Distinct regional Ukrainian identities have developed among segments of the population that have been isolated from the mass of the Ukrainian people by historical circumstance. The most obvious examples are the populations of Transcarpathia (which existed as a unit under the Kingdom of Hungary, Transylvania, Hungary of the Austro-Hungarian Empire, and Czechoslovakia), Galicia (under the Kingdom of Poland, Austria, and then Poland again), Bukovyna (under Romania), the Kholm region and Podlachia (both mostly under Poland), Polisia (under Lithuania and then Russia, Poland, and Belarus), Slobidska Ukraine (under Muscovy, the Russian Empire, the Russian Soviet Federated Socialist Republic, and the Russian Federation), and the Kuban and the eastern Subcaucasus (under the Russian Empire, the RSFSR, and the Russian Federation). The groups affected by regionalism constitute approximately one-fifth of the Ukrainian population; the rather undifferentiated mass of Central Ukrainians form the remaining four-fifths.
Taking into consideration the historical past of Ukraine, the regional differences of the population, its present distribution, and economic conditions, Volodymyr Kubijovyč divided Ukraine into 14 historical-geographic regions. Although Transcarpathia and the Crimea are smaller, they are singled out as separate regions because of their historical and geographical individuality. Similarly, the Kholm region and Podlachia and Bukovyna are regarded as separate regions. Polisia is divided among Volhynia, the Kyiv region, and the Chernihiv region, because its residents tended to interact (culturally and economically) with the more densely populated and more economically developed centers. The center of each region is based on the potential possibilities of development. (See also Administrative territorial division.)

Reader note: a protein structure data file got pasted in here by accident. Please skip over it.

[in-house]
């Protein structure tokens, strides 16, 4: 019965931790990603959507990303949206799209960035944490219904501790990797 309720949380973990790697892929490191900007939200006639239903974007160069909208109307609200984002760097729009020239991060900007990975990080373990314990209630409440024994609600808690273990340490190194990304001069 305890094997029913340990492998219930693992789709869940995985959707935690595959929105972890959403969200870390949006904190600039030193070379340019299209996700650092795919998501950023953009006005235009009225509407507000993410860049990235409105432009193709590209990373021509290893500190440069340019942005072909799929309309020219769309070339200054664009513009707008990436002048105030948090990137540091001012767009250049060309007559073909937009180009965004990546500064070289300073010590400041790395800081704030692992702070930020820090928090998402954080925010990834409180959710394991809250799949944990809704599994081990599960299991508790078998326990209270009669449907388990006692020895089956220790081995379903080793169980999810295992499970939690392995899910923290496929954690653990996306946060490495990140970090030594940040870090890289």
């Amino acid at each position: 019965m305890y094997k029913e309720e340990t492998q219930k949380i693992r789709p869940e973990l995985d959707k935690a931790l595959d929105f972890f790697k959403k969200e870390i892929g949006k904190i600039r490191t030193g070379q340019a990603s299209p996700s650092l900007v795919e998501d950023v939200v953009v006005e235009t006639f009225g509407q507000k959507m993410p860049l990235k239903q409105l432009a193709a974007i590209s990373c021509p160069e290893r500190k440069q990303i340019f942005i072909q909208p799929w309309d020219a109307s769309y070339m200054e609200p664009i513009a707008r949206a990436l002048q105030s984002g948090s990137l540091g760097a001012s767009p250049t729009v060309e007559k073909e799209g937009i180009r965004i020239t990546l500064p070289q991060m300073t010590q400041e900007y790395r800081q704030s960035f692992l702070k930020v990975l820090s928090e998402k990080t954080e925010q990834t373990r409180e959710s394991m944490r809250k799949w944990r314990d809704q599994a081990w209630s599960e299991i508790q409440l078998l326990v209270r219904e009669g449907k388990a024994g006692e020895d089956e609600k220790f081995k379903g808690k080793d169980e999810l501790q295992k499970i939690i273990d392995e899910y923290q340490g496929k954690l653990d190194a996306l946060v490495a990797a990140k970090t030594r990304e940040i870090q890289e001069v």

Tutkovs'kyi, P. Pryrodne raionuvannia Ukraïny (Kyiv 1922)
Rudnyts'kyi, S. Osnovy zemleznannia Ukraïny, 1 (Lviv 1924)
Kubiiovych, V. Heohrafiia ukraïns'kykh i sumezhnykh zemel' (Cracow–Lviv 1943)
Tsys', P. Heomorfolohiia URSR (Lviv 1962)
Pistun, M.; Shypovych, Ye. (eds). Heohrafiia Ukraïns'koï RSR (Kyiv 1982)
Horlenko, V. ‘Etnohrafichne raionuvannia,’ in Heohrafichna entsyklopediia Ukraïny, vol 1 (Kyiv 1989)
[This article originally appeared in the Encyclopedia of Ukraine, vol. 4 (1993).]
Encyclopedia of Ukraine